-Range VS Speed: Most missiles in Star Wars D6 have a given range like any other weapon.  BUT!  What happens when it reaches the limit of their long range?  Does it run out of fuel?  Or explode?  How did Luke Skywalker's proton torpedoes make it down that shaft to destroy the first Death Star?  Are there any rules anywhere that explain this (I've never seen them)?  In the case of this option, and to make missiles more like their modern real world equivalent, the missile's long range could also become its Speed.  Missiles often are launched by aircraft, starfighters, bases and base ships long before their weapon carriers ever reach the target, and the missiles fly on their own for several seconds, even minutes and in some cases hours, before they hit their intended targets.  For this, simply fire the missile as normal and make an attack roll.  If the missile flies a full round towards a target, its long range (most missiles and proton torpedoes or other types tend to have a long range of 7) then becomes its Speed.  The missile then flies this far per round towards its target .  If it catches up to its target, the target must then make its Dodge roll.  If the dodge is successful, the missile flies off in a random direction and does not attack again unless it is a homing missile.  Note that the target could also turn around and try to outrun the missile, and if they have a higher speed, then they will do so as the missile continues to trail after them.  If the missile flies for several rounds, it will continue on after its target, using the initial attack roll made by the one who launched it to determine if it hits or not.  This also implies that missiles could effectively have an unlimited range.  A handy option for this is that the missile could have enough fuel to fly a number of rounds equal to its Range/Speed (therefor, most missile having a Range/Speed of 7 would fly for up to seven rounds).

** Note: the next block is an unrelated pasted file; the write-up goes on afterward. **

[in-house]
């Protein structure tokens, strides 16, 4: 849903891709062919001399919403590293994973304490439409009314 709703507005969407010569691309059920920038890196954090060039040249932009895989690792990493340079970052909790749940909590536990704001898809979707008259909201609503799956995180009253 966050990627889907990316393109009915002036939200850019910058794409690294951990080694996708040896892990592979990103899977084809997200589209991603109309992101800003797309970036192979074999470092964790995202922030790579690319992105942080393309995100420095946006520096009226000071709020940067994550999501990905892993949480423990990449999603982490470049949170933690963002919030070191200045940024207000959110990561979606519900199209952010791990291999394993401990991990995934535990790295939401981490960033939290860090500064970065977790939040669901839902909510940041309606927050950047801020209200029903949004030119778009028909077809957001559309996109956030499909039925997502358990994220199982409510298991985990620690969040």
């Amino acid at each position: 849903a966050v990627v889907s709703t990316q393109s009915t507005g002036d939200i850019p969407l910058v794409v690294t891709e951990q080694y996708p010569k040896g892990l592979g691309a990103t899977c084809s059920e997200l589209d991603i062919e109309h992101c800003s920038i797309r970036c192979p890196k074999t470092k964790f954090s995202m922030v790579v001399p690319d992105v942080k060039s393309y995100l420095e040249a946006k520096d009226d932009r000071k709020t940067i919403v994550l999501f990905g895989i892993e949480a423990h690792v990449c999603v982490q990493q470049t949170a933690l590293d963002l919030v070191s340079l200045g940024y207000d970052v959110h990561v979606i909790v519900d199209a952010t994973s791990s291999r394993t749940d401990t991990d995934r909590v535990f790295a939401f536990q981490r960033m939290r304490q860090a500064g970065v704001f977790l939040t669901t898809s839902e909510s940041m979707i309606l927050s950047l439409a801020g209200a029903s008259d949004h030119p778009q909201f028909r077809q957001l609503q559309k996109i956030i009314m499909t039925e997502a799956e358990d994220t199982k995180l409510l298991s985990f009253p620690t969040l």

-Blast Radius: In Star Wars D6, grenades have a blast radius that lessens their damage by -1D per affected area, with the affected area being anywhere between three or four spaces or so.  But most missiles, even the rare Tactical Fusion Missiles found in the Darkstryder Campaign, never had a blast radius.  This could be seen as making them truly "tactical" weapons, where their damage is intended to only affect the target they impact upon.  But this is not so for all missiles, as some are designed for tactics like fragmentation or airbursting to cause as much widespread damage as possible, especially when dealing with fighter squadrons, wings, or entire swarms of enemy craft.  Nuclear weapons especially are well known for there massive blast radii (yes, that is a plural form for 'radius') that can disintegrate entire cities and even the surrounding landscape as far as the eye can see.  In all cases, the effects are just like a grenade.  Decide how far the blast radius is (or the increments), and for every increment away from the ground zero, the damage is -1D.  In the case of missiles and nukes, though, these increments would be something like entire space units or more.  Adding blast radius together with some of the other rules given above can prove highly devastating to anything they are used against!